To run the live tests you need to set the environment variable
ENABLE_LDAP_LIVE_TEST to a non-negative value.
“Work in progress” Tests¶
Work in progress (WIP) tests are very useful in a variety of situations including:
While doing test-driven-development they can be used to add tests to a review while they are not yet working and will not cause test failures. They can be removed when the functionality is fixed in a later patch set.
A common practice is to recreate bugs by exposing the broken behavior in a functional or unit test. To encapsulate the correct behavior in the test, the test will usually assert the correct outcome, which will break without a fix. Marking the test as WIP gives us the ability to capture the broken behavior in code if a fix isn’t ready yet.
keystone.tests.unit.utils.wip() decorator can be used to mark a test
as WIP. A WIP test will always be run. If the test fails then a TestSkipped
exception is raised because we expect the test to fail. We do not pass
the test in this case so that it doesn’t count toward the number of
successfully run tests. If the test passes an AssertionError exception is
raised so that the developer knows they made the test pass. This is a
reminder to remove the decorator.
keystone.tests.unit.utils.wip() decorator requires that the author
provides a message. This message is important because it will tell other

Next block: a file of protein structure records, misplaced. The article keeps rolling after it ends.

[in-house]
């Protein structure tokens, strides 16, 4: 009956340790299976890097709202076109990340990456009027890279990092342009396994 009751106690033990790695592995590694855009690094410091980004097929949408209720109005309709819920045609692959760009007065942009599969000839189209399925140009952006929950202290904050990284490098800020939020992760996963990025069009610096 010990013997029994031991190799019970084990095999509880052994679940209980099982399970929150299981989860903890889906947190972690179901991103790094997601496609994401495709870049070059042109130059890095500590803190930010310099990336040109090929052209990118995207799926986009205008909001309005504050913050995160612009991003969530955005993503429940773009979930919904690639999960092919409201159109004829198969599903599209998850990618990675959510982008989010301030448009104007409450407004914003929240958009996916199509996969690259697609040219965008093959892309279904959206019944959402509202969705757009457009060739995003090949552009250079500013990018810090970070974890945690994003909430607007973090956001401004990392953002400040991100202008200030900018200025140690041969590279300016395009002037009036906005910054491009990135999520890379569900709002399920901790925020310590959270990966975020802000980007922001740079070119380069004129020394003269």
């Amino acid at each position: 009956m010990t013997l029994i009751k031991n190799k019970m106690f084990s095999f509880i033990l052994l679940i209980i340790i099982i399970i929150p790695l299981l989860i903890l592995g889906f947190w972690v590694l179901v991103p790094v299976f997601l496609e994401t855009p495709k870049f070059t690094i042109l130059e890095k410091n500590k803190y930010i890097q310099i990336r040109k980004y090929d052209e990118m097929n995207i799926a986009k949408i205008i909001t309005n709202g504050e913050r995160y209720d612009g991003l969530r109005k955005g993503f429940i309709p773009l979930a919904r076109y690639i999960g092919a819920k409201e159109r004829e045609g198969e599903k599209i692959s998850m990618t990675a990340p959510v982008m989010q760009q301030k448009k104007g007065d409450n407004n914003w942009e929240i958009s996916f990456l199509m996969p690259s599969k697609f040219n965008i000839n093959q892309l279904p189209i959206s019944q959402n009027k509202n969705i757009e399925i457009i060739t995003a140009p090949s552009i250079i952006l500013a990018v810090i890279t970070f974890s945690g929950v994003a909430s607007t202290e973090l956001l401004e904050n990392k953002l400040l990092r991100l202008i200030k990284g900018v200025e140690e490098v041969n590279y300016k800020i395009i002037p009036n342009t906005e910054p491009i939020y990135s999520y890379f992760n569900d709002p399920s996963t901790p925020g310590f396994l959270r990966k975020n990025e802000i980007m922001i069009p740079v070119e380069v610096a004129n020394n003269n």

developers why this test is marked as a work in progress. Reviewers will
require that these messages are descriptive and accurate.
keystone.tests.unit.utils.wip() decorator is not a replacement
for skipping tests.
@wip('waiting on bug #000000') def test(): pass
Another strategy is to not use the wip decorator and instead show how the code currently incorrectly works. Which strategy is chosen is up to the developer.
API & Scenario Tests¶
Keystone provides API and scenario tests via a tempest plugin which is
located in a separate repository. This tempest plugin is mainly intended for
specific scenarios that require a special deployment, such as the tests for the
Federated Identity feature or live testing against LDAP. For the deployment
of these scenarios, keystone also provides a devstack plugin.
For example, to setup a working federated environment, add the following lines in your devstack local.conf` file: